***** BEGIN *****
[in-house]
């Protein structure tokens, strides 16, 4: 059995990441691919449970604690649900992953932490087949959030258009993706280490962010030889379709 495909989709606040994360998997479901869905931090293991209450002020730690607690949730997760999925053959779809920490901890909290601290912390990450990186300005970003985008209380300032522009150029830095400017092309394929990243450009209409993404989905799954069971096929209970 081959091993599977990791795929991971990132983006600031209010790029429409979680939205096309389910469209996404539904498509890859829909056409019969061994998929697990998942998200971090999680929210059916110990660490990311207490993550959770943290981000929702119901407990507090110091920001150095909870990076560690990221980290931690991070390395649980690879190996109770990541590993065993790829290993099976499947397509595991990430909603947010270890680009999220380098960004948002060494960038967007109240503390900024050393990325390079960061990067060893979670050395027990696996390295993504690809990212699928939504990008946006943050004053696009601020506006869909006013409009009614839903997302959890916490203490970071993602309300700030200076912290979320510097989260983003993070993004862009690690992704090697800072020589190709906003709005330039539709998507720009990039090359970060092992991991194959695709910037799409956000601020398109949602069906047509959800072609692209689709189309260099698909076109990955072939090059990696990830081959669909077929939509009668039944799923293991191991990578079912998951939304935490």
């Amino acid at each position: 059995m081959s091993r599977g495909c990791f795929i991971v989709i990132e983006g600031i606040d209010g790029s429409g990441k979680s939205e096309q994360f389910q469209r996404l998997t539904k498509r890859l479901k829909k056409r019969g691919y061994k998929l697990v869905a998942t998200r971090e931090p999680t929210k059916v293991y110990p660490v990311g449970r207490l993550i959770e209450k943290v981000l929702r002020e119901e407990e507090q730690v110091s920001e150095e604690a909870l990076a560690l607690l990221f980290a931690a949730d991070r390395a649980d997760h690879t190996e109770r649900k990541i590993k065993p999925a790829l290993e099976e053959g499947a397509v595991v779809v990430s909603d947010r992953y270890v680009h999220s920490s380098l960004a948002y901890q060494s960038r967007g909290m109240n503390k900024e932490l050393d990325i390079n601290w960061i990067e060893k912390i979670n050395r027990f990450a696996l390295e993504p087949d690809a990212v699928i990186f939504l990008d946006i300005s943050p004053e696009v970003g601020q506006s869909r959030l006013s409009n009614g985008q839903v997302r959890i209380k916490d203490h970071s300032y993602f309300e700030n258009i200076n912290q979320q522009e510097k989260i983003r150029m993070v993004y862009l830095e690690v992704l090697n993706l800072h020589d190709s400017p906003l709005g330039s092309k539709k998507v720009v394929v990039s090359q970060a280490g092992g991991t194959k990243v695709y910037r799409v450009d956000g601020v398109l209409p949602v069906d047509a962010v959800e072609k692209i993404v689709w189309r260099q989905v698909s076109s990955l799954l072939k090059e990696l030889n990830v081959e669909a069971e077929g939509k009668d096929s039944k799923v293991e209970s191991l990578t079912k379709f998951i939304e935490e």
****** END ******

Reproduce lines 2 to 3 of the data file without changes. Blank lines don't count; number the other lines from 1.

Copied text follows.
């Protein structure tokens, strides 16, 4: 059995990441691919449970604690649900992953932490087949959030258009993706280490962010030889379709 495909989709606040994360998997479901869905931090293991209450002020730690607690949730997760999925053959779809920490901890909290601290912390990450990186300005970003985008209380300032522009150029830095400017092309394929990243450009209409993404989905799954069971096929209970 081959091993599977990791795929991971990132983006600031209010790029429409979680939205096309389910469209996404539904498509890859829909056409019969061994998929697990998942998200971090999680929210059916110990660490990311207490993550959770943290981000929702119901407990507090110091920001150095909870990076560690990221980290931690991070390395649980690879190996109770990541590993065993790829290993099976499947397509595991990430909603947010270890680009999220380098960004948002060494960038967007109240503390900024050393990325390079960061990067060893979670050395027990696996390295993504690809990212699928939504990008946006943050004053696009601020506006869909006013409009009614839903997302959890916490203490970071993602309300700030200076912290979320510097989260983003993070993004862009690690992704090697800072020589190709906003709005330039539709998507720009990039090359970060092992991991194959695709910037799409956000601020398109949602069906047509959800072609692209689709189309260099698909076109990955072939090059990696990830081959669909077929939509009668039944799923293991191991990578079912998951939304935490």
């Amino acid at each position: 059995m081959s091993r599977g495909c990791f795929i991971v989709i990132e983006g600031i606040d209010g790029s429409g990441k979680s939205e096309q994360f389910q469209r996404l998997t539904k498509r890859l479901k829909k056409r019969g691919y061994k998929l697990v869905a998942t998200r971090e931090p999680t929210k059916v293991y110990p660490v990311g449970r207490l993550i959770e209450k943290v981000l929702r002020e119901e407990e507090q730690v110091s920001e150095e604690a909870l990076a560690l607690l990221f980290a931690a949730d991070r390395a649980d997760h690879t190996e109770r649900k990541i590993k065993p999925a790829l290993e099976e053959g499947a397509v595991v779809v990430s909603d947010r992953y270890v680009h999220s920490s380098l960004a948002y901890q060494s960038r967007g909290m109240n503390k900024e932490l050393d990325i390079n601290w960061i990067e060893k912390i979670n050395r027990f990450a696996l390295e993504p087949d690809a990212v699928i990186f939504l990008d946006i300005s943050p004053e696009v970003g601020q506006s869909r959030l006013s409009n009614g985008q839903v997302r959890i209380k916490d203490h970071s300032y993602f309300e700030n258009i200076n912290q979320q522009e510097k989260i983003r150029m993070v993004y862009l830095e690690v992704l090697n993706l800072h020589d190709s400017p906003l709005g330039s092309k539709k998507v720009v394929v990039s090359q970060a280490g092992g991991t194959k990243v695709y910037r799409v450009d956000g601020v398109l209409p949602v069906d047509a962010v959800e072609k692209i993404v689709w189309r260099q989905v698909s076109s990955l799954l072939k090059e990696l030889n990830v081959e669909a069971e077929g939509k009668d096929s039944k799923v293991e209970s191991l990578t079912k379709f998951i939304e935490e």